Wednesday, June 23, 2010

The Problem with Introductions: Saying My Name

After all these years I still feel awkward when telling someone my name. In fact, it doesn't have to be an actual person. I feel just as uncomfortable telling a machine my name, like when the teleporter asks me to state my name and business before teleporting me. Weird, huh?

I don't know what it is. Maybe it's based in the ancient beliefs that a person's name has power. I bet that's it. I bet some primitive part of my brain hears the question, "What's your name," and responds with the urge to cast a hex on the person who's asking. The golem in me hisses and recoils, lashing out with clawed fingers, whispering magical spells of destruction, laughing manaically, prompting me to NOT tell them my name.

The normal part of my brain laughs, though I notice a choked feeling in my throat as I lean forward and whisper the syllables. That never goes over well, of course, because they can't hear me and then I have to say it again. So I've learned (at least I've done that) that it's better to say it confidently and loudly. For the entire room to hear. Usually this approach earns me suspicious glances. But at least I don't have to repeat my name several times over.

Oh, but I do. The cafe where I spend my lunches has a surprisingly high turnover. Over the past few years I'm sure I've shared my name with enough people to rival only my years in college. As we all know, the most common questions heard around a university are "What's your major?" and "What's your name?" The former never felt so awkward to answer. A major is merely a shirt you put on every day, while your name is as good as your underclothes. Sharing it, you might as well be handing over the last bit of your dignity.

"Oh, you want to know my name? Here, why don't I also tell you about the time in elementary school when my so-called friends de-pantsed me on the playground. While I'm at it, let me describe the horror of having my love poem about Mark Smith read to the entire fourth grade class*."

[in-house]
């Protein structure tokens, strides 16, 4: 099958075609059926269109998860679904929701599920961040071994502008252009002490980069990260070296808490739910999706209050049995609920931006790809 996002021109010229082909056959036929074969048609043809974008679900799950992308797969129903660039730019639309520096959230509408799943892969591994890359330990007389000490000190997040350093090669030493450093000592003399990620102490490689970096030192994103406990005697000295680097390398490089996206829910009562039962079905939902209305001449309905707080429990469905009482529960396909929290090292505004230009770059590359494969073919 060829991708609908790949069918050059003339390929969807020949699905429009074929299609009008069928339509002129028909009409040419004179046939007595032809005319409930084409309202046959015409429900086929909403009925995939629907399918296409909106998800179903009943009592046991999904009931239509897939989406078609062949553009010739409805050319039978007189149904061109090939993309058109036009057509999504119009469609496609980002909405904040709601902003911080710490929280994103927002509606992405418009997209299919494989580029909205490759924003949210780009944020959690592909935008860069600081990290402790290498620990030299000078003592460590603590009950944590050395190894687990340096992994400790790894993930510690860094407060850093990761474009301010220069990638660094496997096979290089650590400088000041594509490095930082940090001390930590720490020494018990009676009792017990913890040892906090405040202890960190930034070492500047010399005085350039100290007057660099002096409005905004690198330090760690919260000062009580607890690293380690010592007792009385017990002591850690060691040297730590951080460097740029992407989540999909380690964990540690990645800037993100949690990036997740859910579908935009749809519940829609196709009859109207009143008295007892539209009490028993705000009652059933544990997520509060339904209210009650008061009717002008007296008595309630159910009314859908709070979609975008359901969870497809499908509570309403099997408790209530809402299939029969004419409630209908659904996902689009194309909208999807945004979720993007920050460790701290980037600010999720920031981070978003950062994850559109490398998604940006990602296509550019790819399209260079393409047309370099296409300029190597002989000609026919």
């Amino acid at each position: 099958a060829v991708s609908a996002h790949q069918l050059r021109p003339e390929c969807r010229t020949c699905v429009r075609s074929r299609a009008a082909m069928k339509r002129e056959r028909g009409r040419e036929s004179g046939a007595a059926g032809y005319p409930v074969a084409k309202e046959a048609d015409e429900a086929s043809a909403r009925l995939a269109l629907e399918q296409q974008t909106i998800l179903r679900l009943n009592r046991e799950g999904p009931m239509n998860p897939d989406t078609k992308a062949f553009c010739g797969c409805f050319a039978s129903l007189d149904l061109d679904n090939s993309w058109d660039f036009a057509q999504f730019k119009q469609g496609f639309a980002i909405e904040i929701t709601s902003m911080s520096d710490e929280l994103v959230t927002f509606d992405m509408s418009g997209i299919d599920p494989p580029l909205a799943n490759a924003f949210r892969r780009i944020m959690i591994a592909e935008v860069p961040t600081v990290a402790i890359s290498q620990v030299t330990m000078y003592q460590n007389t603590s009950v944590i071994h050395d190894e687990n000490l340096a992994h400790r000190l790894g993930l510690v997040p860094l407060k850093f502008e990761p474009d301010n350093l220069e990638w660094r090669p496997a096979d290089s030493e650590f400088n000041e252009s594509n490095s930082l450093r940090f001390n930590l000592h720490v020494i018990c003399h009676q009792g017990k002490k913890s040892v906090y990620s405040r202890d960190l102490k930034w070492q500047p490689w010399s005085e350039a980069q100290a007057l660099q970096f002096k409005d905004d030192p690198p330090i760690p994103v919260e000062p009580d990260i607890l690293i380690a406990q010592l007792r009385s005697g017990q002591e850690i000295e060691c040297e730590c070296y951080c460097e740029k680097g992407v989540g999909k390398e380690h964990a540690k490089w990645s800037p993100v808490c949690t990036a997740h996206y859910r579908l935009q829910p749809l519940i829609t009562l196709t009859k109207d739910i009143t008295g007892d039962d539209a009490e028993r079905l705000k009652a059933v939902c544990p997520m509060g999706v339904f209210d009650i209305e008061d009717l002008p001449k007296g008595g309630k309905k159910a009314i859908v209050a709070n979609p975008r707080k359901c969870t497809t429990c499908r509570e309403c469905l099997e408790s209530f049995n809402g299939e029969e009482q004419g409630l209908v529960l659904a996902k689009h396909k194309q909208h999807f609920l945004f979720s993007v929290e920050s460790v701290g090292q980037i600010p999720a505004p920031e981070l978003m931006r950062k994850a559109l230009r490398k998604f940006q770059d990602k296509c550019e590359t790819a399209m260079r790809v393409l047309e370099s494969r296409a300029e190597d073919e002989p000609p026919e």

I know, I know, telling someone my name isn't as bad as getting pantsed at school. It shouldn't be anyway. I'm simply using it as a metaphor to express the vulnerable feeling that comes over me any time I'm asked to share it.

I'm thinking about hiring someone to follow me around, an entourage if you will, who can chime in any time someone asks me to tell them my name. They will speak for me when necessary.    
"What's your name again?"
I nod over my shoulder, cueing my entourage.  
A chorus of voices, "Nicole. Her name is Nicole." They could even say it kind of sing-songy if they want, like the choruses of the ancient Greek tragedies.
I smile confidently** and wink. The person who's just been bludgeoned with a chorus singing my name blinks repeatedly, dumbfounded at the large entourage of robed actors behind me (notice how my entourage continues to swell and transform more and more into a Greek chorus. Soon they'll be wearing strange makeup and sharing secrets to help the audience understand the drama and inner workings of my soul.)   

It would be so fantastic, you know, to never ever have to introduce myself again. I know the obvious answers to my problem are to never meet anyone I'm not already familiar with or to begin wearing a name-tag. Another solution would be to become extremely ridiculously famous OR infamous, whatever comes first.  

But I'd rather have a Greek chorus following me around.  I might even discover some newfound confidence about how awesome my name is due to hearing it sung as I stand in the midst of a large mass of chanters.

The chorus would come in handy in so many settings, like when I'm trying to order food in a noisy restaurant. That way I also wouldn't make embarrassing mistakes like accidentally ordering the shrimp when I hate shrimp. This happened--I must have been thinking really hard about what I didn't want. As in, I hate shrimp. Why would anyone order shrimp. It's horrible. Never. Never EVER will I EVER order shrimp. "And for you?" the server asks. "Um, I'll have the shrimp."

If I had a chorus with me, I'd merely have to nod at them when the server arrives to take my order. They'd know all my desires, being privy to my thoughts, and most likely they wouldn't accidentally order the shrimp (thought they COULD since sometimes I think of fanciful things I don't really want, like an entire cheesecake).  

A chorus would also be really perfect in a conflict. I imagine they'd chip in when it began to look like I was losing, and then I'd win.  

The possibilities are limitless. And this is what comes from struggling to share my name with people: I end up with a Greek chorus trailing me. Beautiful.

*This never happened.  Mark Smith is a generic name I made up.  
**Confident because I didn't have to say my name, which always weakens me a little.....            


Buxom Scientist said...

Just tell them Puddin' Tain.

Aries327 said...

Is that a clever movie reference? I don't know this Puddin' Tain you speak of. :)